Gluten Sensitivity

Mindd Foundation

What is now referred to as the “No Man’s Land” of digestive disorders, gluten sensitivity, is firmly placed as one of the most controversial topics in nutrition, and indeed medicine as a whole. There are likely two reasons behind this controversy. Firstly, many will argue that gluten sensitivity is simply a health trend or fad. It’s hard to argue with that; the topic displays all the hallmarks of a nutritional fad including celebrities espousing the benefits of gluten-free living. Secondly, the medical profession regards gluten sensitivity as a very grey area when it comes to a clinical diagnosis. If a patient does not have Coeliac Disease (an allergy to gluten) there should be no reason why these patients cannot consume gluten. So, what evidence exists for gluten sensitivity, and where does pathology testing feature in distinguishing gluten sensitivity from Coeliac Disease?

 

Coeliac Disease versus Gluten Sensitivity

It is essential to explain the difference between true Coeliac Disease and other potential issues with gluten. This will give patients a better understanding of symptoms they may be experiencing, when they need to seek medical advice, or when it might simply be safe enough to try eliminating gluten from their diet.

• Coeliac Disease
People with Coeliac Disease have an allergy to gluten. Gluten is a protein that is found in the grains wheat, barley, rye and oats. Even a few molecules of gluten can cause severe illness in someone with Coeliac Disease. The cardinal signs of Coeliac Disease are diarrhea, signs of malabsorption (including nutritional anemia’s such as iron, B12 and folate deficiencies) and weight loss. All foods and beverages made from these grains must be strictly eliminated from the diet, and should be done so under medical supervision, not through self-prescription of the diet.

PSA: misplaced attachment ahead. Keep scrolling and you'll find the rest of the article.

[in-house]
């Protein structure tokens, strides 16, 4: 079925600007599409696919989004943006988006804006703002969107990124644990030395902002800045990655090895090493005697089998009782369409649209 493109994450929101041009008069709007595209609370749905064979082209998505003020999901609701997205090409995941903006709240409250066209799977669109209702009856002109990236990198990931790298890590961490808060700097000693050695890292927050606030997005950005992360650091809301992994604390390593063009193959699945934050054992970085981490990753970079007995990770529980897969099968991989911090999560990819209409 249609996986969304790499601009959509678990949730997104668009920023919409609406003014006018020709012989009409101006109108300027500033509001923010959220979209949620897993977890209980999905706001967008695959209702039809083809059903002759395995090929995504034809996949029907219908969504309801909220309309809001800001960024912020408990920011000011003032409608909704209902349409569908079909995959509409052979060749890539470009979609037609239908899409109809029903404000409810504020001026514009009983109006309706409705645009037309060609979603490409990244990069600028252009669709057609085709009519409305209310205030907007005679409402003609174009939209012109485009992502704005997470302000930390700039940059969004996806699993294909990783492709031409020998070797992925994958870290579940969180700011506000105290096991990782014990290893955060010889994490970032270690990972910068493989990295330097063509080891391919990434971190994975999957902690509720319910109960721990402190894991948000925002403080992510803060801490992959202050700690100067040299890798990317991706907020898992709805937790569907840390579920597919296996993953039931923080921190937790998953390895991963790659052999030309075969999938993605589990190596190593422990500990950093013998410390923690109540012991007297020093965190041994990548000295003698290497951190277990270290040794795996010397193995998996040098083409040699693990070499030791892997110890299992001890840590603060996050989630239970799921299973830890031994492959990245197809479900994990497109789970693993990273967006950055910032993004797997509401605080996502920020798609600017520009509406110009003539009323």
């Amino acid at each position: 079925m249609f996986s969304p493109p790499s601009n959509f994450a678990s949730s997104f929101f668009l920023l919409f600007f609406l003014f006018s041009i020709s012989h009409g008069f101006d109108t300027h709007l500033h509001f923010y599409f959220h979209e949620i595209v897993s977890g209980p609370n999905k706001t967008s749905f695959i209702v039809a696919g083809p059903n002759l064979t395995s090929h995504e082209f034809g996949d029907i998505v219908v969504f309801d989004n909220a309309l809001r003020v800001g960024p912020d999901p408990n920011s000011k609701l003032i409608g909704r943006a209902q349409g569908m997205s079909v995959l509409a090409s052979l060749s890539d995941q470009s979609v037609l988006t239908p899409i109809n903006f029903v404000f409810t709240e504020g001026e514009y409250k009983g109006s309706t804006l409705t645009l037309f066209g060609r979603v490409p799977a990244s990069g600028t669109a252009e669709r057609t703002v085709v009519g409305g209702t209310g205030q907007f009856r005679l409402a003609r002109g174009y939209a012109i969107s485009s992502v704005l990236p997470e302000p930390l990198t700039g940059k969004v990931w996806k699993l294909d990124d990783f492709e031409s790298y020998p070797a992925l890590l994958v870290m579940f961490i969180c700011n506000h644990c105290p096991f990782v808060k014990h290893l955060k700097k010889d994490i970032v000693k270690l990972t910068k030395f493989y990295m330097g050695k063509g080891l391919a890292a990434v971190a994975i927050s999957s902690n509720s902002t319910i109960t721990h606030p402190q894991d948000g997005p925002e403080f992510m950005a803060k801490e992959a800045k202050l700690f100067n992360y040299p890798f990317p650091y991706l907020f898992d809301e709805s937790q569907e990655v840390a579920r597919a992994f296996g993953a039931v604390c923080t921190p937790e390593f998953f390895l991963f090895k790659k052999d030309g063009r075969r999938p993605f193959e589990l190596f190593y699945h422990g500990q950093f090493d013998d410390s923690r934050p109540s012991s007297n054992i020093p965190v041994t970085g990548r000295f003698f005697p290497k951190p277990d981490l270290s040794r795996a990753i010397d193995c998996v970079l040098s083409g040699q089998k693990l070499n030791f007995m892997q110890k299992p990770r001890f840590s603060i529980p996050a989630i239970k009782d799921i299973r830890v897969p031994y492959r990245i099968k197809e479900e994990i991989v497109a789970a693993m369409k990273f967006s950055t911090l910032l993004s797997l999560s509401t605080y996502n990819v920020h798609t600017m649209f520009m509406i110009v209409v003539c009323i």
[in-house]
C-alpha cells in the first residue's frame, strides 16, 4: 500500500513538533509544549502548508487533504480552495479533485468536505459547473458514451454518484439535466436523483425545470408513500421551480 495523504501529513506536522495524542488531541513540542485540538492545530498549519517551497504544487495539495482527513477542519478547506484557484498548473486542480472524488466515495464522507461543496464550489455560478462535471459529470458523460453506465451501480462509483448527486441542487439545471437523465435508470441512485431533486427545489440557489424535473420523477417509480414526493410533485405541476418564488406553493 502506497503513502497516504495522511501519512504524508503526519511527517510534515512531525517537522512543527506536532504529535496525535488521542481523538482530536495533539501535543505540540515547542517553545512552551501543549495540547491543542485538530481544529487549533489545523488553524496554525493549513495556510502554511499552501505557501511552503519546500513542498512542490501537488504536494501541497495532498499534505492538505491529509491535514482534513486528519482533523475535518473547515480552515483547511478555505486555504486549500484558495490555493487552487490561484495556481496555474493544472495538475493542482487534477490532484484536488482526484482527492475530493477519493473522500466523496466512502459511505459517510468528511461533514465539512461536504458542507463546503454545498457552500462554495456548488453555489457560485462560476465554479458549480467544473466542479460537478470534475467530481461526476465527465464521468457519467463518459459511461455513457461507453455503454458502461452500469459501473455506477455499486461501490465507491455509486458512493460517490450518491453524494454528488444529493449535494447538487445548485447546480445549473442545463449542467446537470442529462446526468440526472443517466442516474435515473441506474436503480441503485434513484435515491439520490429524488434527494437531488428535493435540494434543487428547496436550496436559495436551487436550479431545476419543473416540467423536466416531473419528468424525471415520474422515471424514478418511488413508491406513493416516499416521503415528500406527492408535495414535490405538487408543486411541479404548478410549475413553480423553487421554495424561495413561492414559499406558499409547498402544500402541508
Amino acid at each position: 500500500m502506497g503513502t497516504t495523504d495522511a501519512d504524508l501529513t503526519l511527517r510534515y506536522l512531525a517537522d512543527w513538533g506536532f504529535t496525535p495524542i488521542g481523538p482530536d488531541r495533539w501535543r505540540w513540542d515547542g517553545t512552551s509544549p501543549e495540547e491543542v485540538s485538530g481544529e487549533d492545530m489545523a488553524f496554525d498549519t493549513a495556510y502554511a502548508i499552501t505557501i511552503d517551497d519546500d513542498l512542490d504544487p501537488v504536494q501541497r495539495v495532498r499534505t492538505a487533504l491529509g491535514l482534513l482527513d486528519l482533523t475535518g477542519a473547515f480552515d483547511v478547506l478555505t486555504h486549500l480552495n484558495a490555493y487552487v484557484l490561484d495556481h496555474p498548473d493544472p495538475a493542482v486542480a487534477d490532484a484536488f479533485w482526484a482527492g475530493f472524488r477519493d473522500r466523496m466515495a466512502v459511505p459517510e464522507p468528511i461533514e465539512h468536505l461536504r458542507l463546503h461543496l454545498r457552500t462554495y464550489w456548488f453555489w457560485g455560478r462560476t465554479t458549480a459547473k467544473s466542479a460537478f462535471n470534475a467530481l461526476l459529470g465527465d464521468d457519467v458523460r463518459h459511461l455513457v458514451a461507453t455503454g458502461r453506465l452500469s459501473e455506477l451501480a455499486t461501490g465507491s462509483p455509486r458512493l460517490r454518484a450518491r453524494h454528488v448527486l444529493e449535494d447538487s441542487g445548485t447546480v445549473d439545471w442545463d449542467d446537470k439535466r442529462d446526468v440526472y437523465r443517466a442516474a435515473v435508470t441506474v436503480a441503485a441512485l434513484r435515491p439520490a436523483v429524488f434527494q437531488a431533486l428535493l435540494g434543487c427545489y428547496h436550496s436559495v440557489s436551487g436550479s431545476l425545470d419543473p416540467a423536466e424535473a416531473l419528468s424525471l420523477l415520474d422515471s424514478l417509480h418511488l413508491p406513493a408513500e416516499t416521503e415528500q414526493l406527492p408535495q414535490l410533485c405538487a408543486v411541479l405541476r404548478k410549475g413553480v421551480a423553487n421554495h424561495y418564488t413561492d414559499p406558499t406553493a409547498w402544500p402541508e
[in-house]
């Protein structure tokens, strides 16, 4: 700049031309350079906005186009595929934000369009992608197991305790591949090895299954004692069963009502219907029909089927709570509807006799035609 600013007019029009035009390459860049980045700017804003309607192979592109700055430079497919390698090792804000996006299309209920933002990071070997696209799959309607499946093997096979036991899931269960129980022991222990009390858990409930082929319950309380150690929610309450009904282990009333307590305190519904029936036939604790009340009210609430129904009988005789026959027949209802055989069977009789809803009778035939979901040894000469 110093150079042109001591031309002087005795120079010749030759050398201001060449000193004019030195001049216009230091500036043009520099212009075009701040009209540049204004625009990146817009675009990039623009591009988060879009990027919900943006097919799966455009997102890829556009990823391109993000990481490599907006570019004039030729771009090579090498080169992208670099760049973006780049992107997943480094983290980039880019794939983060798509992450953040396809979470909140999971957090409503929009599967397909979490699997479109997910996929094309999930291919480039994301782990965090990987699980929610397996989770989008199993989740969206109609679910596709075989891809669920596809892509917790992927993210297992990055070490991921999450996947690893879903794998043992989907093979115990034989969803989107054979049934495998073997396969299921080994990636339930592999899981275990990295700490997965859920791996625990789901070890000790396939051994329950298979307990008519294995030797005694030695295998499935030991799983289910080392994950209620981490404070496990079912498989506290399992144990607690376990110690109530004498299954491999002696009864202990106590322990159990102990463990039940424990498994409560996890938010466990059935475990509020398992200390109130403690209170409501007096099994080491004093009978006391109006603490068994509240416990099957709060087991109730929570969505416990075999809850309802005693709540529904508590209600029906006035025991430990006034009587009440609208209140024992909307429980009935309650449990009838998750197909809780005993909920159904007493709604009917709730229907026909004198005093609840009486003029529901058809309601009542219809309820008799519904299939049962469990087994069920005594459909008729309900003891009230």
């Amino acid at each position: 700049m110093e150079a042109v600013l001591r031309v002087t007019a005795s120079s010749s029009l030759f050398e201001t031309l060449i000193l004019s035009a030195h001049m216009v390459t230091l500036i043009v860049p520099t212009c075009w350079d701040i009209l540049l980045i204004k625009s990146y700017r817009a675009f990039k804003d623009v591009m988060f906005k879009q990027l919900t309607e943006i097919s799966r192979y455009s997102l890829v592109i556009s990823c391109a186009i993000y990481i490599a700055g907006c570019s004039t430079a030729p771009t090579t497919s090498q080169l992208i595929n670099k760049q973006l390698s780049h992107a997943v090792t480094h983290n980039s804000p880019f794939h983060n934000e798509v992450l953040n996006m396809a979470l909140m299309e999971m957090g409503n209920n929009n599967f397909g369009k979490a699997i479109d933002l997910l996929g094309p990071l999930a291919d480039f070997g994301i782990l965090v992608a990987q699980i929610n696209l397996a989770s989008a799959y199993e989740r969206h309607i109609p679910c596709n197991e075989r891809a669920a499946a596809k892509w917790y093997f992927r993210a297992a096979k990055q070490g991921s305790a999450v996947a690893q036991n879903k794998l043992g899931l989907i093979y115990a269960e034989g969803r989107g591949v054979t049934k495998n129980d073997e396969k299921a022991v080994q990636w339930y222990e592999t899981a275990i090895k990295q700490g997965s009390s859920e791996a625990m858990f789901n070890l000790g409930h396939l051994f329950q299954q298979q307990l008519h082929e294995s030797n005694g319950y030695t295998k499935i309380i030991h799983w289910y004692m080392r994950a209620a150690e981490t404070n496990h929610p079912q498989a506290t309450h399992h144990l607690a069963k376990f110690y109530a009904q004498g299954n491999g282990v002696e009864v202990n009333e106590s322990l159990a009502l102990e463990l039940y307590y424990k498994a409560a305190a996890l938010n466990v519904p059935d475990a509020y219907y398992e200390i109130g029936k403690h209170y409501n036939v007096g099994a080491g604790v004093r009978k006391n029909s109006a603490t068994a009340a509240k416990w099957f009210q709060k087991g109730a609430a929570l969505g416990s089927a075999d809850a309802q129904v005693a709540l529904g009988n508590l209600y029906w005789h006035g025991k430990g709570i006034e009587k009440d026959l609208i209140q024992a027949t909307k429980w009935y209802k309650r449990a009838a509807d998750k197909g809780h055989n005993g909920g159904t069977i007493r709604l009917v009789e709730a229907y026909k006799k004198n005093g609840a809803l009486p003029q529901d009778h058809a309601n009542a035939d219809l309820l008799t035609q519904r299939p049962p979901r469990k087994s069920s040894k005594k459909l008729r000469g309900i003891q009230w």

• Gluten Sensitivity
This is often referred to by other names such as Non-coeliac Gluten Sensitivity and gluten intolerance. Gluten in the diet is speculated to cause a range of adverse effects, including abdominal pain and bloating, lethargy, lack of concentration, excessive wind and fluctuations from normal bowel habits including constipation and diarrhea. Patients with gluten sensitivity do not have an allergy to gluten in the true pathological sense, but they report an improvement in their symptoms if gluten is removed or reduced in their diet.

It is important to remember that many signs and symptoms of gluten sensitivity are the same as other medical conditions (some which can be quite serious, including gynecological and other gastrointestinal conditions). If you are unwell with any of the above issues, it is imperative to have medical assessment to rule out serious medical conditions and establish the possible cause of your ill health.

Mechanism of Action

The underlying problems causing both Coeliac Disease and Gluten Sensitivity are different. In gluten sensitivity, no allergic or autoimmune reaction is noted. All pathology tests essentially return normal results. It is usually a diagnosis of exclusion, meaning that all known possible diseases have been tested for thoroughly, and excluded. If the symptoms resolve on a gluten free diet and return upon a gluten challenge, the diagnosis is cemented even further.